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Southern Fire Ant

September 11, 2002

The Southern Fire Ant, Kern County's Native Cousin to the Red Imported Fire Ant

Southern Fire Ant Adult
Southern Fire Ant Adult
The southern fire ant, Solenopsis xyloni, is a common, native ant to Kern County. It is often confused with the red imported fire ant, Solenopsis invicta, which has become a significant pest throughout the Gulf States. Both ant species are recognized by the painful bite and sting they can inflict to humans and other animals that disturb them. Currently, government agencies in California are unaware of any red imported fire ants in Kern County.

The southern fire ant can be distinguished from other ants in Kern County. Fire ants have a red to amber head, while the abdomen is almost completely black. Worker ants range in size from 1/8 to more than 1/4 inch long and do not form trails. Workers of most other native ants are all the same size. Mounds of the southern fire ant look like small craters with a centralized hole. Each colony can produce several of these small crater entrances. When disturbed, fire ants will swarm out of their nests to defend the colony. Once an intruder is identified, the ants will gain leverage by biting and locking onto the object and then inflicting a painful sting.

The best response to ant stings is to immediately get away from the ant-infested area and then brush the ants from your skin and clothing. Small children should always be supervised, since their natural response to ant stings is to panic and freeze in place. Ant stings, though painful, generally do not require medical treatment. Exceptions may occur in cases when an individual receives numerous stings, or for a minority of individuals that are allergic to bites or stings by insects.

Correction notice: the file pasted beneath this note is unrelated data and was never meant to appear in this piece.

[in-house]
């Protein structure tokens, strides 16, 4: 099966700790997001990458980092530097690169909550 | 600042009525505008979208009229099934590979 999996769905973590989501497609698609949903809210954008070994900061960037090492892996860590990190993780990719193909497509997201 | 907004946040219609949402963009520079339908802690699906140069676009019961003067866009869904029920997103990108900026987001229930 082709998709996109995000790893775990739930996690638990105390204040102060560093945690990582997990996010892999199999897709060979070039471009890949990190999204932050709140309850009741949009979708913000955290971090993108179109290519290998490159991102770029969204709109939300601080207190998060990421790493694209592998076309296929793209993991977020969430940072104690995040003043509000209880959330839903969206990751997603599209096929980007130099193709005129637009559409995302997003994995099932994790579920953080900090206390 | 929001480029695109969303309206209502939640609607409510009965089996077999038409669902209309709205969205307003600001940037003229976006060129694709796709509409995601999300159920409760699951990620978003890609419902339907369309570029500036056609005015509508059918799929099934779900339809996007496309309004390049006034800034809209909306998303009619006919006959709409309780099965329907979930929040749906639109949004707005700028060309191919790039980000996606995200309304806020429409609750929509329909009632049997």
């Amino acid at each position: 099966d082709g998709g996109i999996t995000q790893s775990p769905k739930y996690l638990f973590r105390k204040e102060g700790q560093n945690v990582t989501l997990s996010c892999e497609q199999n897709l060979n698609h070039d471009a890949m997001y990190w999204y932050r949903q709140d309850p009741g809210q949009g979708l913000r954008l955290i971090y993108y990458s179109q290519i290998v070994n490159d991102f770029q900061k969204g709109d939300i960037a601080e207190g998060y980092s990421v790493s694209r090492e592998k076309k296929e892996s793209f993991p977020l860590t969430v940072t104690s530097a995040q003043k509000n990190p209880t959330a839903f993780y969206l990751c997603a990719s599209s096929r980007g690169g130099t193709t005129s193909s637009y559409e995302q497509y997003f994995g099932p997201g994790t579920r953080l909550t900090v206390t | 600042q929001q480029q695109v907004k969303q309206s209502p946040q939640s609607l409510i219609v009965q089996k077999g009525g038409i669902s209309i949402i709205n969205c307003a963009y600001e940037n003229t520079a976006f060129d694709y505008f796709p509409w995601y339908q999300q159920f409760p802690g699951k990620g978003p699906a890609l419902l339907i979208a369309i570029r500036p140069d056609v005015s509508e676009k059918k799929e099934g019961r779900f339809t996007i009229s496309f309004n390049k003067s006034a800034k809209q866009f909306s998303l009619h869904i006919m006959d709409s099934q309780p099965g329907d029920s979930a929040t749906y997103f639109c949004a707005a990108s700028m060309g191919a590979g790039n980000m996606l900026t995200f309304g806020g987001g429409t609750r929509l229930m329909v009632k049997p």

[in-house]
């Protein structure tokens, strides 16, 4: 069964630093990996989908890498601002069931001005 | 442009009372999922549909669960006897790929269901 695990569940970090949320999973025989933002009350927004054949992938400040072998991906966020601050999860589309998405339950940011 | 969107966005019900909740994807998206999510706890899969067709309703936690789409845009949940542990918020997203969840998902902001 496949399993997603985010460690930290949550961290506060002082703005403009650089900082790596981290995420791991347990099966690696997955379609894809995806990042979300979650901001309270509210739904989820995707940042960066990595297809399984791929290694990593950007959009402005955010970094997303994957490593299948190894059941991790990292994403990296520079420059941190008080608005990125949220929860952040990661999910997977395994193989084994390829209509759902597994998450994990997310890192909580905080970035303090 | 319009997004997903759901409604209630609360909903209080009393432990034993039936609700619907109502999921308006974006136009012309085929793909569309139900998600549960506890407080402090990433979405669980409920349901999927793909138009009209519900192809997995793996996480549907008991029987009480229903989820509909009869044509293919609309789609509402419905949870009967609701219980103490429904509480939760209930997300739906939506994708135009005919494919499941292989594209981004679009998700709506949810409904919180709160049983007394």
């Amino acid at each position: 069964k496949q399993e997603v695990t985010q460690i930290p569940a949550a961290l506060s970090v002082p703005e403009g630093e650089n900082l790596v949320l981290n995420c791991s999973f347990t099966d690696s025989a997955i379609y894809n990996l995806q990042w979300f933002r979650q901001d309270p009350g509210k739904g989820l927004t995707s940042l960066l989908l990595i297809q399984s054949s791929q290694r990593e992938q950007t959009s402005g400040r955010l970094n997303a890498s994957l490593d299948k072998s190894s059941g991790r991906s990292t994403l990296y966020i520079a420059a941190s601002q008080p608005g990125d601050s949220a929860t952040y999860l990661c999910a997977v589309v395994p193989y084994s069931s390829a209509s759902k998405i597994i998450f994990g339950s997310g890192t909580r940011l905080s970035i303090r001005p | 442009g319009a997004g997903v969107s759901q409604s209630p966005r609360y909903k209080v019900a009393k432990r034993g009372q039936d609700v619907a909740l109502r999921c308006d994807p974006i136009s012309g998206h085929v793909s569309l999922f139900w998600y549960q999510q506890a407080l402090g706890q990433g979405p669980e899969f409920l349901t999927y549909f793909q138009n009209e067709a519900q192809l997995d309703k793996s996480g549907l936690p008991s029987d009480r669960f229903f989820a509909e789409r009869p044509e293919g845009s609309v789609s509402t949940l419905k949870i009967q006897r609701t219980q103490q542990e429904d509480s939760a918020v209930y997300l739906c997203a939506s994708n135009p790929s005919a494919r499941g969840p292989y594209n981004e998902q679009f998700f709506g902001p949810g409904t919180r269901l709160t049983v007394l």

Southern fire ants are generally only a problem outdoors. They are most active in the early morning and in the evening, and hide underground during the heat of the day. Workers forage for a variety of foods. Examples are other insects, seeds, proteins, and sweet foods including insect honeydew. Periodically these ants will enter into homes to find additional food sources.

Fire ants can be managed through a combination of sanitation and insecticides. Management inside the home should focus on keeping the ants out. Food products should be promptly cleaned up and garbage should be removed in a timely manner. Entryways into the home can also be sealed shut with calking in order to provide a barrier against their entry. Worker ants inside a home can be cleaned up with a sponge and soapy water.

Insecticides are the most effective tools for managing fire ants in the outdoors. Granular baits laced with the chemical ingredients hydramethylnon or fipronil provide the best control. Granular baits should be broadcast over the whole area where the ants forage. Worker ants take the bait back into the colony where the ants will feed and die within a few weeks. Insecticides that immediately kill worker ants are of little value, as they can only kill a minority of the worker ants that are above ground, and have no effect on the queen. Baits should not be used indoors, or in areas that are accessible to children or pets. They work best when they remain dry, and are best applied in the evening when the ants are most active.

By: David Haviland, UCCE Advisor, Kern County Entomology and Pest Management